Cracked teeth are surprisingly common — in fact, research estimates that as many as 80% of adults over age 40 have one or more teeth with cracks. While some tooth cracks are caused by traumatic injury to a tooth — either by an impact to the face or from biting a hard object — other cracks happen from habits like grinding or clenching.
Deep cracks that reach the central pulp part of the tooth usually are associated with a toothache that drives us to seek treatment. But more superficial cracks may cause intermittent symptoms or no symptoms at all, leading many people to think it’s OK to skip treatment — at least for now.
The team at Compassionate Endodontists New York/NYC knows better. Even a mild crack creates an opening for decay-causing bacteria to enter. Once “inside” the tooth, it doesn’t take long for serious infections to occur, causing significant pain and compromising the health and structure of the tooth.
At our New York City practice, we offer custom care solutions for cracked teeth, and we also provide our patients with the knowledge they need to make smart, timely care decisions. If you have a cracked tooth or if you suspect you do, here’s why prompt treatment is so important.
Why all cracked teeth need treatment
Many people think of teeth as being completely solid all the way through. But every tooth has an interior part where the tooth pulp is found. The pulp contains blood vessels and nerves that keep your teeth healthy.
When you get a crack, the tiny opening lets bacteria get inside the tooth and into the pulp portion. If you delay getting treatment, you can wind up with a deep infection that can eventually spread into your jaw.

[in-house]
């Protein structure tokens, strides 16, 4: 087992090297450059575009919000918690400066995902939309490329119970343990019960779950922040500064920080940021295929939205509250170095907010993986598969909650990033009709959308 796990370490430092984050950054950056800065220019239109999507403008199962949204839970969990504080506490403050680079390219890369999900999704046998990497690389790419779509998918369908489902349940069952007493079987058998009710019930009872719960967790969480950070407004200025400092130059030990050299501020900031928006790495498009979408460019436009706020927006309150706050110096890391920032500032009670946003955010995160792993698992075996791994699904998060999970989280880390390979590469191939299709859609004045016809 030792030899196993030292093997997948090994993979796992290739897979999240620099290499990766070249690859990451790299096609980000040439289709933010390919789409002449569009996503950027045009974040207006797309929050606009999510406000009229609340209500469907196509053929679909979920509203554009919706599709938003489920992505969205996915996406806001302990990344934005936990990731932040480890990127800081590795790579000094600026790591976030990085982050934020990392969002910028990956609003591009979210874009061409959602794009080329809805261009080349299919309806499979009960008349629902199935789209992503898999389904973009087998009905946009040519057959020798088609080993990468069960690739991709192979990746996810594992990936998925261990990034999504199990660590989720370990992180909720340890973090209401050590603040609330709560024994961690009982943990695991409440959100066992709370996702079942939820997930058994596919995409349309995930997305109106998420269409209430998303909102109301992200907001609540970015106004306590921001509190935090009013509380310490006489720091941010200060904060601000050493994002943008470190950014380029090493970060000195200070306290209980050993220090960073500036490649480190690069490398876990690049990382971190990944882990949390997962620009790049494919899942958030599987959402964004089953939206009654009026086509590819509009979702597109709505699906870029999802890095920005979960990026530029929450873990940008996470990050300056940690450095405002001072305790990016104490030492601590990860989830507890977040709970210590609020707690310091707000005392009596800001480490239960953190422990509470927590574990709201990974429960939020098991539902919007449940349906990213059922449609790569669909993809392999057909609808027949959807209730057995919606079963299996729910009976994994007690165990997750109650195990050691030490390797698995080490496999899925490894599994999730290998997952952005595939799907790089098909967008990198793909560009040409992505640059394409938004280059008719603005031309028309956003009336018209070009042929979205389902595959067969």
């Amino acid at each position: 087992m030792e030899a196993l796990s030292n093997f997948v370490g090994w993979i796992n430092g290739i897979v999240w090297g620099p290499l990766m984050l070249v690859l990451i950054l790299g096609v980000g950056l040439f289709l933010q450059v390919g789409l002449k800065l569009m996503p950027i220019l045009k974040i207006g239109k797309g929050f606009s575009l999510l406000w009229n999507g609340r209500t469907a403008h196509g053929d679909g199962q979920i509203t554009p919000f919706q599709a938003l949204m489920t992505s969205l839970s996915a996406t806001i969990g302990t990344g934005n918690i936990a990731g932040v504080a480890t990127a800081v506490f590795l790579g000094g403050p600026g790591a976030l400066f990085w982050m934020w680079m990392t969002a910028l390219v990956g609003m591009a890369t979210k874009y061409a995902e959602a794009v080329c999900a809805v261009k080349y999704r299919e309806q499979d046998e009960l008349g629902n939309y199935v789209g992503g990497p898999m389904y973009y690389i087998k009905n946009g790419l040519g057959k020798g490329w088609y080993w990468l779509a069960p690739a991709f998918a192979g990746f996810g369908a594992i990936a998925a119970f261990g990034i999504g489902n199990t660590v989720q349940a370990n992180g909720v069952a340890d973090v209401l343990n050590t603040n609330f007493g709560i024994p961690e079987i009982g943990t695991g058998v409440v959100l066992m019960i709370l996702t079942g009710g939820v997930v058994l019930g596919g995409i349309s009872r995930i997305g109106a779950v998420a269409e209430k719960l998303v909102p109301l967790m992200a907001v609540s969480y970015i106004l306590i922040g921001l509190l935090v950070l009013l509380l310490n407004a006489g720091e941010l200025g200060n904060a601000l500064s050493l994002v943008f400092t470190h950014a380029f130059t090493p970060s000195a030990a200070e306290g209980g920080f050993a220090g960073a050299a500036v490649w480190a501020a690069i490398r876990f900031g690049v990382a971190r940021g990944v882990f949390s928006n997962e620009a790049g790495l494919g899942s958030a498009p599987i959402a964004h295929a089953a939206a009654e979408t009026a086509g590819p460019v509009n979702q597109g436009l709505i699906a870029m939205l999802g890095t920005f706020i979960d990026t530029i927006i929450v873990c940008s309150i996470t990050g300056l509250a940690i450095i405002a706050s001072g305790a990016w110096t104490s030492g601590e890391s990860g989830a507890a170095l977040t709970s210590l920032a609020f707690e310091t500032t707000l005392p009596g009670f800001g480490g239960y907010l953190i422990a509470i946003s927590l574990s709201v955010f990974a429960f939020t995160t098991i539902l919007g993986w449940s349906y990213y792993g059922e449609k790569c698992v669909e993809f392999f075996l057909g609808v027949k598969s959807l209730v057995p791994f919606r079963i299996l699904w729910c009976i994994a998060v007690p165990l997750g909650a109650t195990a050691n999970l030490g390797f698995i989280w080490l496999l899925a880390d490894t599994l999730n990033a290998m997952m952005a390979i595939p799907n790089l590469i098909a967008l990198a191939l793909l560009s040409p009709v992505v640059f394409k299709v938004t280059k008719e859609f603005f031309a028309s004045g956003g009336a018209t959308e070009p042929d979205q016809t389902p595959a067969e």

You might think a tiny crack wouldn’t be big enough to cause any problems but even the tiniest crack or fissure leaves plenty of room for microscopic bacteria. That’s why all cracked teeth need to be treated as soon as possible.
Treating a cracked tooth
While a simple cavity typically can be treated with a filling, a cracked tooth requires a different type of treatment to prevent decay and further damage. In most cases, cracked teeth can be successfully treated with a root canal followed by a crown or, in some instances, with a crown by itself.
Crown by itself
If a tooth has a very small crack with no sign of internal damage or decay, then the dentist might recommend a crown without the need for a root canal. Surrounding the entire upper (visible) part of your tooth, your crown will provide extra strength for your tooth while forming a barrier that prevents bacteria from causing an infection.
Root canal and crown
If the crack has allowed bacteria to enter the tooth and the central pulp part of the tooth is infected, then a root canal is a safe, time-tested way to preserve the tooth and avoid an extraction.
During root canal therapy, the dentist removes the decayed or infected pulp and fills the tooth with a biocompatible material. Then, the dentist applies a custom crown to provide extra strength and support, while also hiding discoloration that typically occurs once the “living” part of the tooth is removed.
In severe cases, like when the crack extends below the gum line, the tooth will need to be extracted and replaced by a bridge, partial denture, or implant.
Don’t ignore tooth symptoms
If you have a cracked tooth or if you have any kind of unexplained tooth pain, don’t ignore it. Our team can design a treatment plan based on your specific oral health needs, so you can avoid more serious problems.
To learn more about cracked teeth and their treatments, call 929-229-0255 or book an appointment online at Compassionate Endodontists New York/NYC today.